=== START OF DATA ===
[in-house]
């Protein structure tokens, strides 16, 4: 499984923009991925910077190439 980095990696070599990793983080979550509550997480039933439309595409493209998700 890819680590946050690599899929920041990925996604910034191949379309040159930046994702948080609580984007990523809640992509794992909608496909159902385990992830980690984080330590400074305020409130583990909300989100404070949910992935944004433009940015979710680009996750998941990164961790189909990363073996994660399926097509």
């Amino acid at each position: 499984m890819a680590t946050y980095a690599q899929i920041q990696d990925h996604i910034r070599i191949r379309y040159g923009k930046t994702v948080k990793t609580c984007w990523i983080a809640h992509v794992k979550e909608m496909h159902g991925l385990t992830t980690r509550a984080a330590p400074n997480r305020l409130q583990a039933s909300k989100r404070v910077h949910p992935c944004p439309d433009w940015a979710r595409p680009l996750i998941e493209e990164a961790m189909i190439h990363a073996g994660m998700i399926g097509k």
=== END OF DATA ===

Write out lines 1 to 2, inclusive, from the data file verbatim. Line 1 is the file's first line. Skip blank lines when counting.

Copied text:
[in-house]
């Protein structure tokens, strides 16, 4: 499984923009991925910077190439 980095990696070599990793983080979550509550997480039933439309595409493209998700 890819680590946050690599899929920041990925996604910034191949379309040159930046994702948080609580984007990523809640992509794992909608496909159902385990992830980690984080330590400074305020409130583990909300989100404070949910992935944004433009940015979710680009996750998941990164961790189909990363073996994660399926097509």